How to Bring Disruptive Innovation to Your Design Process

How to Bring Disruptive Innovation to Your Design Process

Summary:

Have you ever been in a rut with your design process? Maybe you’re churning out the same solutions to every problem. Or you just can’t nail the way forward for your product.

To move ahead, you probably need to find a new perspective. Enter innovation sprints, which use immersive insights and assumption-busting to kick-start the design process.

Have you ever been in a rut with your design process?

Maybe you’re churning out the same solutions to every problem.

Or you just can’t nail the way forward for your product.

To move ahead, you probably need to find a new perspective. At Standard Life, we realised we needed new ways of working to keep our competitive edge. This meant building a culture of innovation from the ground up.

One of the ways we keep the ideas flowing and the approaches fresh is through innovation sprints.

An innovation sprint is a 1-2 week workshop, where a cross-functional team explores a problem from new angles, comes up with new ideas, then iteratively prototypes and tests them.

The first part of our innovation sprint is ideation. We use immersive insights and assumption-busting to kick-start the design process. This helps the team challenge assumptions about the product, its users, and generate new ideas.  

Insights (right) and Ideas on left and centre.

If you’re lucky enough to be coming to Mobile UX London 2017, we’ll walk you through these techniques IRL in our workshop – we hope to see you there!

If you can’t make it, fear not. Here’s how to you can run your own immersive insights and assumption-busting workshops to spark your team’s collective imagination.

Immersive insights

Immersive insights are about immersing your team in examples of innovative or unexpected ways of solving challenges related to the problem you are working on.

These examples should be drawn from outside your industry.

To prepare:  Research insights in advance of the workshop.

Involve your team, by asking them to do their own research and send you insights. Print out the insights (an image and a short description of the problem solved) and place them around the room where your workshop will take place.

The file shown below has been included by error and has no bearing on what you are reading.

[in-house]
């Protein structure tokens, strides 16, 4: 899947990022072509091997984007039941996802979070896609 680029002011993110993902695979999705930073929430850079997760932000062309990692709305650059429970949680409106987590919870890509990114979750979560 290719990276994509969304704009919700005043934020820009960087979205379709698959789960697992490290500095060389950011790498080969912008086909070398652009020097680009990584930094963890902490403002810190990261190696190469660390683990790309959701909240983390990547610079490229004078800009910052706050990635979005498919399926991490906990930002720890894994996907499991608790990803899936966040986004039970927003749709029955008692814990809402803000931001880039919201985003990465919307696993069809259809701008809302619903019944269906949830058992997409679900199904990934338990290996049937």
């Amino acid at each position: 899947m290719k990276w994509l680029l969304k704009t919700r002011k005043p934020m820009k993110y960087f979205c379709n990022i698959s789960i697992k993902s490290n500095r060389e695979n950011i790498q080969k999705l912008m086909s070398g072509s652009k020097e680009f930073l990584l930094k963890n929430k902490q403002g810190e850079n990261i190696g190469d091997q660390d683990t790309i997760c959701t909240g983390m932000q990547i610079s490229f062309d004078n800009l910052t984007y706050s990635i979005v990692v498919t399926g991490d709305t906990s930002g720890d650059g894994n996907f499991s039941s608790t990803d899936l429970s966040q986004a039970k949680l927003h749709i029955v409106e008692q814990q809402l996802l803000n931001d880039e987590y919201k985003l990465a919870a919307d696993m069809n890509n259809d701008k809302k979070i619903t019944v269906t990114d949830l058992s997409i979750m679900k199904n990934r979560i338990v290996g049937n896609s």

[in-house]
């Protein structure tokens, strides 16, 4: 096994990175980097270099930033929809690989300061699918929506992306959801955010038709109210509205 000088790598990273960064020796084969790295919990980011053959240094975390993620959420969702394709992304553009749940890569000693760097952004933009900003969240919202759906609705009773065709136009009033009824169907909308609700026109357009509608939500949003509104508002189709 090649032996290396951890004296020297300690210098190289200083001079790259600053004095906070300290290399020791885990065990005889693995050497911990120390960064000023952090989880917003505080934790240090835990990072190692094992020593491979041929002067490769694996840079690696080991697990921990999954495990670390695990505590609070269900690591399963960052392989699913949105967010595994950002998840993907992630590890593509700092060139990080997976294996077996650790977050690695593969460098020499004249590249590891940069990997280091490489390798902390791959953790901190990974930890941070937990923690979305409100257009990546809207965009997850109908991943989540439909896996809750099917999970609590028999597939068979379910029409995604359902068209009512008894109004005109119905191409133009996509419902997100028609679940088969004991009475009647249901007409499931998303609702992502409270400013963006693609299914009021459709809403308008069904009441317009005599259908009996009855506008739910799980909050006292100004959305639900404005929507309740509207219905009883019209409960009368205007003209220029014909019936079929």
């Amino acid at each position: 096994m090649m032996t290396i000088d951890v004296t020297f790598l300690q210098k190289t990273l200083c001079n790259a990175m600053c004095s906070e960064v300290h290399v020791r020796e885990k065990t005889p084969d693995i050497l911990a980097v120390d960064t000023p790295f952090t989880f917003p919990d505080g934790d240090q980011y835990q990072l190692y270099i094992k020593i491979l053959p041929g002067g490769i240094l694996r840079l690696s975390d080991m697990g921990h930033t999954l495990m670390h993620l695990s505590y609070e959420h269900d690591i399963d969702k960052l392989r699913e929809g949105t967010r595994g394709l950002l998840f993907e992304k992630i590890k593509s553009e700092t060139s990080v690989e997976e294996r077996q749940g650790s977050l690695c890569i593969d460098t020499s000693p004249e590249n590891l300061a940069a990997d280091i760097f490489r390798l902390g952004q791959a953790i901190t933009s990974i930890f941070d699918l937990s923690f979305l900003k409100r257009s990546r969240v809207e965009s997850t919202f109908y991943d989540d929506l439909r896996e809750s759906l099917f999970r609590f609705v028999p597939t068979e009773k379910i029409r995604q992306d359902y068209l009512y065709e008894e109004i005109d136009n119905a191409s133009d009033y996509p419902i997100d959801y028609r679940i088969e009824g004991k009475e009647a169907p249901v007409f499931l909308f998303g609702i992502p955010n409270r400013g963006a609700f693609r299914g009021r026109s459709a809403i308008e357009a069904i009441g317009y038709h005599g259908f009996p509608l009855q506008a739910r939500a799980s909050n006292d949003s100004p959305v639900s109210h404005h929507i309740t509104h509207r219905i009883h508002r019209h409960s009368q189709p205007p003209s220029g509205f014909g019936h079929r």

During the workshop: Spend time discussing each insight, and how it could be applied to your problem. Record all ideas on post-it notes.

Assumption-busting

Challenge your team to think in a different way by asking them to list their assumptions about your product or users. Then consider what it would be like if these assumptions were untrue.

During the workshop:

  • Ask everyone in your team to share their assumptions about the problem. For example: “Users don’t like to regularly review their finances.” Record these on post-it notes.
  • Go through each assumption and ask: “If this wasn’t true, what would the world look like?” For example, “If users liked regularly reviewing their finances, how could we serve them better? What could we do to make it easier for them to review their finances regularly?”
  • Record all new ideas on post-it notes.

Bringing the two techniques together

You can use a combination of immersive insights an assumption-busting in the same workshop to generate new ideas to test.

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Depending on the scope of your problem, set aside between 2 hours and half a day in a design workshop setting.

An example of an ideas wall we use in our innovation sprints.

Here are the steps to follow in your workshop:

  1. Once you’ve recorded your immersive insights and assumption-busters, stick them all up on wall or whiteboard.
  2. If you come up with a large number of ideas, group similar ideas together and assign headings.
  3. Rate the ideas – our favourite way to rate ideas is through dot voting, where each team member is given a number of sticky dots (3 or 5 for example) that represent their votes. They can spend all their dots on one idea or vote for multiple ideas.
  4. Take the top 5 rated ideas, and consider the easiest and cheapest way to test them (paper prototypes, A/B tests, guerrilla testing). Testing early will allow you to throw away non-viable ideas and focus on the ones with potential.

And there you have it, the first step towards a new perspective.

We hope to see you at our Mobile UX London workshop on 10 November.

Mobile UX London combines expert speakers with compelling topics to deliver a day of focused opportunities for learning and networking through quality presentations and practical workshops.

Last minute tickets are still available at mobileuxlondon.com

Tsvetelina Valcheva joined Standard Life in 2014 with a background in telecommunications and financial services. She now works for an internal consultancy within Standard Life designing websites for clients. She also looks after the institutional clients’ external website. Previously she worked on Standard Life’s direct customers online servicing team, and before that – its mobile app for customers. Follow Tsvetelina at @LinaValcheva.

Matthew Dickson joined Standard Life in 2015 from a startup in London, attaining a place on Standard Life’s sales and marketing graduate scheme. Passionate about exploring the vast opportunities in the financial industry, it led to him helping to create the Business Innovation Team – solely focused on implementing new ways of working around the business to ensure Standard Life is primed to tackle existing business problems, but is also geared towards being a major disrupter in the industry.

Written by
Luke Chambers
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